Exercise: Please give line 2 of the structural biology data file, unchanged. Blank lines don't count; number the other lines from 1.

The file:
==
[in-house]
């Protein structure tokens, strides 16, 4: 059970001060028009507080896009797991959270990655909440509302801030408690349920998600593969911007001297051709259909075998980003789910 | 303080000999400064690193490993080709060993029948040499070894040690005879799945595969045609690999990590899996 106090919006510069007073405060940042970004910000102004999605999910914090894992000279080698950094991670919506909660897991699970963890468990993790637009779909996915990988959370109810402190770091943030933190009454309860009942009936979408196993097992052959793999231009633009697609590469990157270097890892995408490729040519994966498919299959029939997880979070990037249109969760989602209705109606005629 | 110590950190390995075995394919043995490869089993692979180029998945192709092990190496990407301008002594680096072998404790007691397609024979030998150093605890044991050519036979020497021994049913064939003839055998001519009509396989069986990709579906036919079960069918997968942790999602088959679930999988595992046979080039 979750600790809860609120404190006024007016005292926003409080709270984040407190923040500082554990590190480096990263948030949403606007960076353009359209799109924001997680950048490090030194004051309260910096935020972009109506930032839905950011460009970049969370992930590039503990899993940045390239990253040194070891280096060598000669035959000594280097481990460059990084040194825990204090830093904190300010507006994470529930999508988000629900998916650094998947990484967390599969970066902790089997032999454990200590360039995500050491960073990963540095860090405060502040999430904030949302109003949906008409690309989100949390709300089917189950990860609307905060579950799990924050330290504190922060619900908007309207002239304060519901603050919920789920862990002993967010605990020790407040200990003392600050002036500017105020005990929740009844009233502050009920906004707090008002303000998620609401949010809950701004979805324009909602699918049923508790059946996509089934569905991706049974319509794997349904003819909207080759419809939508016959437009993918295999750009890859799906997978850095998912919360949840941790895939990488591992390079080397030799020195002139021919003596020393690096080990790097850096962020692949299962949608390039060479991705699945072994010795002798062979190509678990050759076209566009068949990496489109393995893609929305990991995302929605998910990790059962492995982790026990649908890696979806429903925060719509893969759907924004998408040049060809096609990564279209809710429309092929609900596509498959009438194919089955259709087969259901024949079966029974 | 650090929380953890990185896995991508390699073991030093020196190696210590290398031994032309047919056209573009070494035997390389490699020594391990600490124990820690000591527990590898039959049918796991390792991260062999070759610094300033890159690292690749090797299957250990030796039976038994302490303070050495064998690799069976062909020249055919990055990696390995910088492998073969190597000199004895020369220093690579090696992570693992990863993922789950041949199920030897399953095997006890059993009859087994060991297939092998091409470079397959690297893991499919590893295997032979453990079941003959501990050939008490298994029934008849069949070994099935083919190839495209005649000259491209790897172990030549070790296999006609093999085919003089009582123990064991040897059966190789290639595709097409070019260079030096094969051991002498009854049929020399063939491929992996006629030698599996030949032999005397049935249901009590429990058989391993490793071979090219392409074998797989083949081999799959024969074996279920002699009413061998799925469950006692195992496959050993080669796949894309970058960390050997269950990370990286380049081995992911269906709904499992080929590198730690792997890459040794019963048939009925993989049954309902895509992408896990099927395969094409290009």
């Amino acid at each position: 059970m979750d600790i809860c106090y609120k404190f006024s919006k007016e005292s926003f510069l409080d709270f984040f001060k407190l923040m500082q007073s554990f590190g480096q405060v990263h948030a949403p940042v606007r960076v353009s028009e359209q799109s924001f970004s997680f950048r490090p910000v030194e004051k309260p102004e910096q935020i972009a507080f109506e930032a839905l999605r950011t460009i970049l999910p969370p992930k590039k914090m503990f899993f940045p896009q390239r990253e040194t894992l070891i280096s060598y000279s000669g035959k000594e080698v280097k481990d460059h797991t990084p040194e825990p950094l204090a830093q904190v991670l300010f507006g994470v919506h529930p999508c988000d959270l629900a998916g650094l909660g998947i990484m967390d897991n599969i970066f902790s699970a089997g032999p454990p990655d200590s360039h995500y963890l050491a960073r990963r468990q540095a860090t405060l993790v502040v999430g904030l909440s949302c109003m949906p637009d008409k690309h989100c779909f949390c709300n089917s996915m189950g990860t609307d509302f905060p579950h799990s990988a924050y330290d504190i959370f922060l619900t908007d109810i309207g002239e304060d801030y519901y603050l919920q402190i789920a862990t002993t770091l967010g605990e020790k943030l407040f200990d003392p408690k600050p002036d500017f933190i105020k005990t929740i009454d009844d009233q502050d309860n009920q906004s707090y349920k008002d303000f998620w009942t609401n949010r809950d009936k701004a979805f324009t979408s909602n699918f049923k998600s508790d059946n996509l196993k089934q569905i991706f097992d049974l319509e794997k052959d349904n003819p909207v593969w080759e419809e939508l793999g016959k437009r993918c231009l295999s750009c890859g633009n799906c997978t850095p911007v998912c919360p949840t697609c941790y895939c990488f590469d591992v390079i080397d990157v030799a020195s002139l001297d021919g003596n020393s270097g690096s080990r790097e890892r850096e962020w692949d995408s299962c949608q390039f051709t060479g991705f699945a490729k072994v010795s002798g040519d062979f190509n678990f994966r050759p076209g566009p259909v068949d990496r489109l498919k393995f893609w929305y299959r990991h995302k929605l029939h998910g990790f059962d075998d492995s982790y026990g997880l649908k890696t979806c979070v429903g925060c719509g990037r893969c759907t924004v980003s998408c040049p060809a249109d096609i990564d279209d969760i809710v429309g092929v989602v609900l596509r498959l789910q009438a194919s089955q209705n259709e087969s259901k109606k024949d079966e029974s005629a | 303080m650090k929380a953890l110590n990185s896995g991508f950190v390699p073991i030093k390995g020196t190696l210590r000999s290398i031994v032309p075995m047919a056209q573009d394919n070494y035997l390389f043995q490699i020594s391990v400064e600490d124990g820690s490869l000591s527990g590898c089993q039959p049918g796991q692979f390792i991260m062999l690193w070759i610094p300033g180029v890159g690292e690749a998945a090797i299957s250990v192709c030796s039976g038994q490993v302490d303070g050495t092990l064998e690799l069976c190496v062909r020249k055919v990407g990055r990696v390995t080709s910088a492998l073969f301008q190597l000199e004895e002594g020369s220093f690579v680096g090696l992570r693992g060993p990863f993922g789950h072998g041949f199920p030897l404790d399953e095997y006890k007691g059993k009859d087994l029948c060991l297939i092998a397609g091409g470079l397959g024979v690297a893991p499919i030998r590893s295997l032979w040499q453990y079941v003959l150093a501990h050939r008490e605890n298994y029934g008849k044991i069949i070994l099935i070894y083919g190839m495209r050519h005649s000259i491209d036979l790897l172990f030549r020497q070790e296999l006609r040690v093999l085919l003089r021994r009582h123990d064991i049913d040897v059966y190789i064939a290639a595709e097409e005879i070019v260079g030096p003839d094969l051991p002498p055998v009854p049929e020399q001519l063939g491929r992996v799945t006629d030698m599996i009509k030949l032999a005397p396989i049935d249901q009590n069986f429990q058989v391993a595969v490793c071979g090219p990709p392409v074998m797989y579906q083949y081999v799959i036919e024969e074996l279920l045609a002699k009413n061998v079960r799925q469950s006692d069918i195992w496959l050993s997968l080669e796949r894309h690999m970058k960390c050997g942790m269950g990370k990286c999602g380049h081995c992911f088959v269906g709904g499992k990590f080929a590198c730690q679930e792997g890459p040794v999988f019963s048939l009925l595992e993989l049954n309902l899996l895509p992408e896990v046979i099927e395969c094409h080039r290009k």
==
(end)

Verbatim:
């Protein structure tokens, strides 16, 4: 059970001060028009507080896009797991959270990655909440509302801030408690349920998600593969911007001297051709259909075998980003789910 | 303080000999400064690193490993080709060993029948040499070894040690005879799945595969045609690999990590899996 106090919006510069007073405060940042970004910000102004999605999910914090894992000279080698950094991670919506909660897991699970963890468990993790637009779909996915990988959370109810402190770091943030933190009454309860009942009936979408196993097992052959793999231009633009697609590469990157270097890892995408490729040519994966498919299959029939997880979070990037249109969760989602209705109606005629 | 110590950190390995075995394919043995490869089993692979180029998945192709092990190496990407301008002594680096072998404790007691397609024979030998150093605890044991050519036979020497021994049913064939003839055998001519009509396989069986990709579906036919079960069918997968942790999602088959679930999988595992046979080039 979750600790809860609120404190006024007016005292926003409080709270984040407190923040500082554990590190480096990263948030949403606007960076353009359209799109924001997680950048490090030194004051309260910096935020972009109506930032839905950011460009970049969370992930590039503990899993940045390239990253040194070891280096060598000669035959000594280097481990460059990084040194825990204090830093904190300010507006994470529930999508988000629900998916650094998947990484967390599969970066902790089997032999454990200590360039995500050491960073990963540095860090405060502040999430904030949302109003949906008409690309989100949390709300089917189950990860609307905060579950799990924050330290504190922060619900908007309207002239304060519901603050919920789920862990002993967010605990020790407040200990003392600050002036500017105020005990929740009844009233502050009920906004707090008002303000998620609401949010809950701004979805324009909602699918049923508790059946996509089934569905991706049974319509794997349904003819909207080759419809939508016959437009993918295999750009890859799906997978850095998912919360949840941790895939990488591992390079080397030799020195002139021919003596020393690096080990790097850096962020692949299962949608390039060479991705699945072994010795002798062979190509678990050759076209566009068949990496489109393995893609929305990991995302929605998910990790059962492995982790026990649908890696979806429903925060719509893969759907924004998408040049060809096609990564279209809710429309092929609900596509498959009438194919089955259709087969259901024949079966029974 | 650090929380953890990185896995991508390699073991030093020196190696210590290398031994032309047919056209573009070494035997390389490699020594391990600490124990820690000591527990590898039959049918796991390792991260062999070759610094300033890159690292690749090797299957250990030796039976038994302490303070050495064998690799069976062909020249055919990055990696390995910088492998073969190597000199004895020369220093690579090696992570693992990863993922789950041949199920030897399953095997006890059993009859087994060991297939092998091409470079397959690297893991499919590893295997032979453990079941003959501990050939008490298994029934008849069949070994099935083919190839495209005649000259491209790897172990030549070790296999006609093999085919003089009582123990064991040897059966190789290639595709097409070019260079030096094969051991002498009854049929020399063939491929992996006629030698599996030949032999005397049935249901009590429990058989391993490793071979090219392409074998797989083949081999799959024969074996279920002699009413061998799925469950006692195992496959050993080669796949894309970058960390050997269950990370990286380049081995992911269906709904499992080929590198730690792997890459040794019963048939009925993989049954309902895509992408896990099927395969094409290009």